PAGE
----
Suffolk cider entrepreneur launches non-alcoholic drinks brand
- Credit: SARAH CHAMBERS
A Suffolk cider entrepreneur, who, along with his brother built up the brand to become nationally acclaimed, is branching out with a new non-alcoholic drinks range.
Henry Chevallier Guild and brother, Barry, remain ambassadors of the Debenham-based Aspall brand after becoming the eight generation of the family to run it. They sold the business to drinks giant Molson Coors in January 2018 after deciding it needed more investment to take it to the next stage.
Now Henry is back out on the road, as he was two decades ago with Barry, this time promoting his latest venture, Nonsuch Shrubs, a quality soft drinks alternative which he believes can hold its own against alcoholic beverages, with a savouriness that encourages sipping and the body, mouthfeel and finish that mimics an alcoholic drink.
The burgeoning business is based at Rendlesham, but the uplifting vinegar drinks range is made and bottled in Leicester by an outfit with its own bottling plant. Henry heads up there a couple of days a week to oversee operations but his main focus at the moment, having experimented, tested and devised a series of recipes in his Debenham kitchen suitable for scaling up, is to get people to try them - much as he did when starting out with Barry promoting Aspall cider.
“This is a little bit like Aspall Cyder was 20 years ago - get it in their hands, and let them know what it is,” he explains. “We are going to do a round of events in the summer of next year which is getting people to trial it. They’ll have that brand association - that’s the key - the key is taste.”
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His aim, when he started out more than a year ago, was not to create a health drink, but something which could become a tasty alternative to a pint, or another alcoholic drink, for those out on a ‘dry’ night.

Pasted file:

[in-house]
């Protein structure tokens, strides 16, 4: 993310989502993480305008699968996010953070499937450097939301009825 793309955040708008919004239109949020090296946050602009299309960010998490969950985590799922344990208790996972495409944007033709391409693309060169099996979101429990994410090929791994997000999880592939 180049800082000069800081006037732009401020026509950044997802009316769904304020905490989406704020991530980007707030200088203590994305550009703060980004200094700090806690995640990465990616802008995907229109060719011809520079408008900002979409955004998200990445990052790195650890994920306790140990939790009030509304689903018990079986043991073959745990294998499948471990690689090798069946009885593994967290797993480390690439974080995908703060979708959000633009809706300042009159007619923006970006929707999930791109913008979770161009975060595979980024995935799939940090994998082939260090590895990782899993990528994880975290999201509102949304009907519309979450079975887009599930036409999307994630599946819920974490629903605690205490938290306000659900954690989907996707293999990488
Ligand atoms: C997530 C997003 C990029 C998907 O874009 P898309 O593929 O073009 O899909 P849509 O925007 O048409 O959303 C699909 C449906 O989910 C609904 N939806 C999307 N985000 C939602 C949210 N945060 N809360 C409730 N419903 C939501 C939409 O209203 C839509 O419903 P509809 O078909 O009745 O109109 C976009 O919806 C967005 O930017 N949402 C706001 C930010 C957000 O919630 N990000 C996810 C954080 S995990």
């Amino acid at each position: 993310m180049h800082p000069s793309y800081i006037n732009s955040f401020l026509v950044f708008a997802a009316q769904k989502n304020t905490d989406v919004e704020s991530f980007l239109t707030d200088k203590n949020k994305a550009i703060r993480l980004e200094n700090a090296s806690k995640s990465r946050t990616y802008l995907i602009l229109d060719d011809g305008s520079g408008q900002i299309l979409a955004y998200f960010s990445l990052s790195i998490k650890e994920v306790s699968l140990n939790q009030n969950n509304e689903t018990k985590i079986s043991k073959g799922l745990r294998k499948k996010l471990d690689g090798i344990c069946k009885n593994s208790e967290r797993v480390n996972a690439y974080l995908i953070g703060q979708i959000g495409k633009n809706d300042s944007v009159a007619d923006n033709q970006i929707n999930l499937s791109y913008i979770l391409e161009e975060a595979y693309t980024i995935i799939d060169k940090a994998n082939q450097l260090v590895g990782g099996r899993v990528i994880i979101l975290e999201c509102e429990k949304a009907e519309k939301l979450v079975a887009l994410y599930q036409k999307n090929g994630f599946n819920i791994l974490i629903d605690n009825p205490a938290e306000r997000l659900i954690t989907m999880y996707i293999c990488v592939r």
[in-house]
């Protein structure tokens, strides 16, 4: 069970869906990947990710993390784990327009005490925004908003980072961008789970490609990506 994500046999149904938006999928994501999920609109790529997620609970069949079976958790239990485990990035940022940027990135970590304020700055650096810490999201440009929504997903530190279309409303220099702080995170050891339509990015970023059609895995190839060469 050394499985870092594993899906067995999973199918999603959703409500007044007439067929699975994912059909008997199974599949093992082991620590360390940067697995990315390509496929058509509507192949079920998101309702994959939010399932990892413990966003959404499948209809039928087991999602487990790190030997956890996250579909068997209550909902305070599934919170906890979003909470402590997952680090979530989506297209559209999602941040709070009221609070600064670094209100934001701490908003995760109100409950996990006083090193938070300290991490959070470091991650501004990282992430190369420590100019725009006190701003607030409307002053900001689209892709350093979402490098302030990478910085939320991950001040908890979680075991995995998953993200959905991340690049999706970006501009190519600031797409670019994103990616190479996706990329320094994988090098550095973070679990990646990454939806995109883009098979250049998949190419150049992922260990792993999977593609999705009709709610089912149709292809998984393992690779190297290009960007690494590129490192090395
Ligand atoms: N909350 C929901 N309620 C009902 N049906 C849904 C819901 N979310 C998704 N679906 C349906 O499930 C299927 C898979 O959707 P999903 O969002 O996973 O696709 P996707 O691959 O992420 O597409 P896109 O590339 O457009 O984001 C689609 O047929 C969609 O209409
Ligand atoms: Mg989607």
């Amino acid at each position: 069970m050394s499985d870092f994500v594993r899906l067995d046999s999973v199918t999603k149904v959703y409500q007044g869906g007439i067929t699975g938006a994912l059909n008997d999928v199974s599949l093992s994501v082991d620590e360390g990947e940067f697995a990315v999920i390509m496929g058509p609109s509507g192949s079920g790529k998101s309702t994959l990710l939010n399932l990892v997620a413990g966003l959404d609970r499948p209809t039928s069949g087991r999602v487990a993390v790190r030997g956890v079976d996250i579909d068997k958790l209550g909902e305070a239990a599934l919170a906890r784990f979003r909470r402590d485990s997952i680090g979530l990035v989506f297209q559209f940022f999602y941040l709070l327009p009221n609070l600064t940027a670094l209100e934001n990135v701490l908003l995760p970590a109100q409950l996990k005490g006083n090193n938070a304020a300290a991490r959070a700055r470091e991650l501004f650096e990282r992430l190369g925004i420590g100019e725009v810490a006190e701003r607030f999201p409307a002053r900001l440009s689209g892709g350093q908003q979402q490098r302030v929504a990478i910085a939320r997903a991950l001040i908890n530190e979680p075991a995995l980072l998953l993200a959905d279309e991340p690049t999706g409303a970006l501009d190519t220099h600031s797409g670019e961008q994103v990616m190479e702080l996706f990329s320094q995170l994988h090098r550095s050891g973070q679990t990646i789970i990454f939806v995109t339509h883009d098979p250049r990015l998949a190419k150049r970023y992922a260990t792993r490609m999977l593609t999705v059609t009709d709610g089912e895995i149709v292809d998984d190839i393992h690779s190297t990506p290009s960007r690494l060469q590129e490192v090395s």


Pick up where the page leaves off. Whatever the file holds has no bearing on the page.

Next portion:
About six years ago, he and wife, Lizzie, met Dave Steward, who worked in the spirits trade, while they were taking a break from drinking. They shared a common gripe that there were very few non-alcohol drink alternatives to entice them, but felt it was a growing market.
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Later, they decided to work together on a non-alcohol drinks business, Steward and Guild, on a 50/50 basis. Dave has established a separate non-alcoholic brand, Lurvill’s Delight Botanical Soda, based on a Welsh recipe.
“We are looking at a business that will sell and market a range of non-alcoholic products,” says Henry.
He knew that the Victorians had drunk ‘refreshers’ but that these had fallen out of fashion, and he decided to concoct his own version, making refreshing tonics to offer up to friends. “I wanted something that behaved like alcohol, without getting me drunk,” he explains.
He and other members of the Chevallier Guild family have always drunk vinegar (Aspall also produces a vinegar range) every day for health reasons, so that gave the drinks acidity, balanced out with fructose, a sugar which also gave it some body. He took ingredients from the garden such as rhubarb and nettles. He was travelling in America, and was in a bar in Williamsburg when he was offered a ‘house shrub’. The term ‘shrub’ explains Henry, derives from the Arabic ‘sharab’, an ancient drink created out of a vinegar from the ends of the date harvest mixed with water. He liked the idea, and took it back with him, and Nonsuch Shrubs began to take shape. Nonsuch, a type of apple, and also an ancient English term for ‘without compare’, struck him as an ideal name.
“This is being made by a lovely chap in Leicester,” he explains. But everything begins in his kitchen in Aspall.
“I’ll buy fruit and herbs and mix it up and make it,” he says. “I come here (to Rendlesham) and turn it into something you can actually scale up. It’s just about fruit juice, vinegar and herbs - the thing people forget about alcohol is it’s actually quite savoury.”
He’s also planning a syrup for the bar trade. “I want these products to be into that line of you are going into a pub somewhere and you might see a shrub you like and it happens to be non-alcoholic,” he says.
Meanwhile. the development of the Aspall cider business - still based at its historic Suffolk home - under its new owners is “all the things we aspired to for the business”, with important investments going in to help it to flourish. “We were victims of our own success to a certain extent,” he says. “I think it’s worked well for the business - it’s worked well for us.”
Getting it to be the premium English cider ‘could actually happen’, he believes. “It’s owned by Suffolk now, and Molson Coors gets that,” he says.